Teaching and learning in higher education, an articulated range of components
For several decades, authors have been attempting to clarify the notion of pedagogy in higher education, especially in North America. For example, Walkner (2006) understands pedagogies in higher education as teaching methods “in the broad sense,” including the roles of teachers and students, teacher–learner–curriculum interrelations, and, more generally, the context in which the connection between education and learning takes place. Similarly, Lebrun (2015), willing to avoid a deleterious dissociation between the teaching and learning processes, highlights the need to combine pedagogy and technologies and to broaden reflection on the overall construction of training systems. In this relational area, a complex game is unfolding. Identities, the flow of power, mediated knowledge, as well as social and institutional structures interpenetrate the other dimensions. Understood for many years by English-language universities, this broader conception of pedagogy in higher education has appeared more recently in the European context with the “field of university pedagogy,” a model developed by De Ketele (2010). In developing his model, De Ketele (2010) draws on English-language research as the pedagogical issue has remained relatively foreign to higher education in Europe for a longer time (Albero, 2014). It has spread gradually under the influence of policies, in particular the Europe 2020 Strategy. Teachers are now encouraged to focus on student learning, not just on teaching. This can be likened to a change in what has been called the “educational paradigm” (Barr & Tagg, 1995). Students are encouraged to actively participate in building their knowledge and to develop their autonomy. De Ketele’s model (2010) includes five interrelated components and is organized according to two axes (see the dark elements and arrows on Figure 1). On the diachronic axis, Pedagogical activities are influenced by the Curriculum and then, in turn, influence Results. The synchronic axis refers to External factors and Contexts that are operating on Pedagogical activities (teaching and learning), Curriculum, and Results. The first are political, economic, cultural, and social. The second relate to the academic environment and to students. The model thus emphasizes that the “field of university pedagogy” extends beyond the educational dimension (the diachronic axis).
Higher education and ICT
Digitized information and its vectors—the electronic devices that record and process information with various programs—are physically present everywhere at universities: corporate governance, administration, financial management, and even education and knowledge control. Policies favoring ICT instill a change readily grasped by higher education institutions because it enhances their image in a context in which international rankings lead to increased pressure (Stromquist, 2007). Since Cuban’s work (2001), technological devices and tools appear to have been introduced mainly to modernize institutions, while their development for educational purposes remains below their potential.
The 13th edition of the New Media Consortium (NMC) Horizon Report (L. Johnson et al., 2016) describes annual findings from the NMC Horizon Project, an ongoing research project designed to identify and describe emerging technologies likely to have an impact on learning, teaching, and creative inquiry in education. Six key trends, six significant challenges, and six important developments in educational technology are placed directly in the context of their likely impact on the core missions of universities. For example, some developments in educational technology for higher education are important in the medium to long term: learning analytics and adaptive learning; bring your own device (BYOD); augmented or virtual reality; and affective computing.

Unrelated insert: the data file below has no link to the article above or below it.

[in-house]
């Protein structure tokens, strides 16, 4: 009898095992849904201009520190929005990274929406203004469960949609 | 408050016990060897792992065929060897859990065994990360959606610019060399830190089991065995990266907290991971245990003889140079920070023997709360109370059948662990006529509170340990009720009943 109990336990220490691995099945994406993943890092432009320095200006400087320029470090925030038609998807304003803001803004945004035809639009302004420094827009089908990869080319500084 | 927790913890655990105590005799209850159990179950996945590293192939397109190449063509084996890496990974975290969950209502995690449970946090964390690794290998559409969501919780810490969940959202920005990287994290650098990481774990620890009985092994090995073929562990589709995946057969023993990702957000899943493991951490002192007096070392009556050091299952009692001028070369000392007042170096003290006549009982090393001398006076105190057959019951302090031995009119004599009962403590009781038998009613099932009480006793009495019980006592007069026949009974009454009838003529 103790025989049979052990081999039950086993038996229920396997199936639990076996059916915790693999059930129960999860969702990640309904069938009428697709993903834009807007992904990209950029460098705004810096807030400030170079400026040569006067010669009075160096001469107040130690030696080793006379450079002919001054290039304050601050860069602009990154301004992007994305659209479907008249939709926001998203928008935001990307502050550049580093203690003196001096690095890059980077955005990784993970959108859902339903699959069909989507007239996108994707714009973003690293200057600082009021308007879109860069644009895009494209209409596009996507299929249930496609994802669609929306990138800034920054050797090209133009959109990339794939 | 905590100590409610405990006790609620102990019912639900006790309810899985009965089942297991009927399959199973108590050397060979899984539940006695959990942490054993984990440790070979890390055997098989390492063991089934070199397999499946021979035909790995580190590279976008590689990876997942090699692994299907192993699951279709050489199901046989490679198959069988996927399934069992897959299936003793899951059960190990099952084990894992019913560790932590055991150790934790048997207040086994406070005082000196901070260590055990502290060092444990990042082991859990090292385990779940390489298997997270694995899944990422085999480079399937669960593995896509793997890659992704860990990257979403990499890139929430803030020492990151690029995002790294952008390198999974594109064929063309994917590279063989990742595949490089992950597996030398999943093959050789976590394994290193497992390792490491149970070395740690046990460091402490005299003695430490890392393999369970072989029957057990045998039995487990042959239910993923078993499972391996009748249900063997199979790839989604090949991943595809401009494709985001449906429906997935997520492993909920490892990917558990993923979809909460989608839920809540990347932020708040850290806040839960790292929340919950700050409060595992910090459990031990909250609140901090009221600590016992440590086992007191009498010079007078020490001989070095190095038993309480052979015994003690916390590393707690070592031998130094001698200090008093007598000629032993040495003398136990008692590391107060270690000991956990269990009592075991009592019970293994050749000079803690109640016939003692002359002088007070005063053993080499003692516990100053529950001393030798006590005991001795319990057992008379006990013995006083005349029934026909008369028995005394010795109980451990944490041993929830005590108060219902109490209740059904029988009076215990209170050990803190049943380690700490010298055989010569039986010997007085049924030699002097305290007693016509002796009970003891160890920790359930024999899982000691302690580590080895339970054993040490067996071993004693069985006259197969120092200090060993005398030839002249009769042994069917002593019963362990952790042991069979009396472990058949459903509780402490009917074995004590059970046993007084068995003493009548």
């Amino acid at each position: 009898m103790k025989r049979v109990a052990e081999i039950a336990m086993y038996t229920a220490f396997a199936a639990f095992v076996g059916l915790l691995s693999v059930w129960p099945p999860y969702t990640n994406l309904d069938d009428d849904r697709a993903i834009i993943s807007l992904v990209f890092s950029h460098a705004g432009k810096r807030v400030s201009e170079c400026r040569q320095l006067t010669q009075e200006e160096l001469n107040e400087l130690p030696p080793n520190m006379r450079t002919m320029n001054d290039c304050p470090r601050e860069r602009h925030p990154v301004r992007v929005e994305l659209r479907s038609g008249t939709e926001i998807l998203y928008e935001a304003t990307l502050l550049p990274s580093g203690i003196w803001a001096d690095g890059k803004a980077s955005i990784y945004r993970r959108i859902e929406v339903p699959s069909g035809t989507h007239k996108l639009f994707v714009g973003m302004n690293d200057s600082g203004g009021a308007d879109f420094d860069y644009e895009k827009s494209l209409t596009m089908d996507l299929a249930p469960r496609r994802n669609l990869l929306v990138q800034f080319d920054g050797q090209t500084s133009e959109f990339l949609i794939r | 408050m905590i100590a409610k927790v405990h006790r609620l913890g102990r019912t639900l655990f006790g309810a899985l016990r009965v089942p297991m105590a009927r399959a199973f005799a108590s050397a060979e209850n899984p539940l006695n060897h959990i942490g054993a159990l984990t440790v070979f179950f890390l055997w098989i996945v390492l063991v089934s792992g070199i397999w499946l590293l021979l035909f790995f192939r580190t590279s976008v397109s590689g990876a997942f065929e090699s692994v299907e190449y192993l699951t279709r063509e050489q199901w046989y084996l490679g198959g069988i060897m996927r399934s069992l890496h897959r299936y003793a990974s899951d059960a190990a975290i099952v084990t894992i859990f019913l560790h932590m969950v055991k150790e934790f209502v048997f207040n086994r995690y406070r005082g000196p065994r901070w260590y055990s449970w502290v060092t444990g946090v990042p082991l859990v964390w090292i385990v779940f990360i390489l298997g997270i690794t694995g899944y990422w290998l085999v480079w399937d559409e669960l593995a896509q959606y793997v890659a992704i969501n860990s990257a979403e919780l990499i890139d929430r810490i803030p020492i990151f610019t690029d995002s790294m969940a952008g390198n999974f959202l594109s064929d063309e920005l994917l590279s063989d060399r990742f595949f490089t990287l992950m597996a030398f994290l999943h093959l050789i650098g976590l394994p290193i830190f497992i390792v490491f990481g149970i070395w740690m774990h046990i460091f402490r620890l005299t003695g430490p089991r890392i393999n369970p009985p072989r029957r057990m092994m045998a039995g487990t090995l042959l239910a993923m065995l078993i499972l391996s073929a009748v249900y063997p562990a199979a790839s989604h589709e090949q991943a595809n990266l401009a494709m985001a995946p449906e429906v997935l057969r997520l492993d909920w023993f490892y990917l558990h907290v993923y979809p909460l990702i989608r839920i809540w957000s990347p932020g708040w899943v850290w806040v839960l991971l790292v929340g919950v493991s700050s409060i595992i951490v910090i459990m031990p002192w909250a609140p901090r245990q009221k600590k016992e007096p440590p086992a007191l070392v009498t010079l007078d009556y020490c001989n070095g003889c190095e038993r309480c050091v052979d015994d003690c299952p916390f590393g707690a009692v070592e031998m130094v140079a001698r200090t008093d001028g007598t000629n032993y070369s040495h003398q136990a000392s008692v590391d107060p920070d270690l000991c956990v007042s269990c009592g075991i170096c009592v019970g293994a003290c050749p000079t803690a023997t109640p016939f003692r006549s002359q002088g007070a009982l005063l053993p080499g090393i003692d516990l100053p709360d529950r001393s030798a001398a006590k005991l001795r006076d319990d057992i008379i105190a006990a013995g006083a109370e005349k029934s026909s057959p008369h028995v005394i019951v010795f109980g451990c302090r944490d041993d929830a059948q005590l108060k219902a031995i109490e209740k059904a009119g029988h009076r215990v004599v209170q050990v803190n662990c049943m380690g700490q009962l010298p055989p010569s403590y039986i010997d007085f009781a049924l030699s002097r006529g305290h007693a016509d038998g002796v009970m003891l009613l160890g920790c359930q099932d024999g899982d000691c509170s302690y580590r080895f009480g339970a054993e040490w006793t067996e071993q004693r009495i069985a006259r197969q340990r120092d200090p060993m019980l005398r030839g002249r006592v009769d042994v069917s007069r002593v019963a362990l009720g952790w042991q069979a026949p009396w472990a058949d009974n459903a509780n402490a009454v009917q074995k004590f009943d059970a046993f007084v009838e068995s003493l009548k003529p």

However, educational incentive programs have not been as successful as hoped in improving student learning and the overall system. To overcome this problem, equipment policies—even those that do not emphasize the educational aspect—are coupled with incentive policies that seek to stimulate the use of ICT in educational design. In spite of current advances in the field, the relations between educational and technological matters are still an issue at many universities. Three factors may explain this phenomenon: the traditional academic culture at the institution’s core, the status of auxiliary services commonly associated with educational and technological activities, and the latter’s subordination to current market and ideological forces. It is urgent that higher education take up the problem and develop a comprehensive line of research (4, 2014).
Two cases are analyzed below to examine De Ketele’s model (2010) and determine whether factoring in technology and research holds potential.
Two case studies using De Ketele’s model
ICT and learning activities in an auditorium
This first case (Lamine & Petit, 2014) focuses on the educational use of electronic voting systems (clickers) during lectures in auditoriums. It is coupled with a quantitative assessment methodology on the effects of the teaching method on student results. The digital educational activity relates to a training session in which the teacher participated. The session was given by the university’s Pedagogical Support Services, a unit found at French universities (Cosnefroy, 2015). A qualitative study was also carried out in order to investigate potential changes to the teaching approach among teachers who took the training. The assessment enables the university’s Pedagogical Support Services to measure the effects of the training dispensed. This qualitative study focuses on changes in the teachers’ professional development rather than only on satisfaction.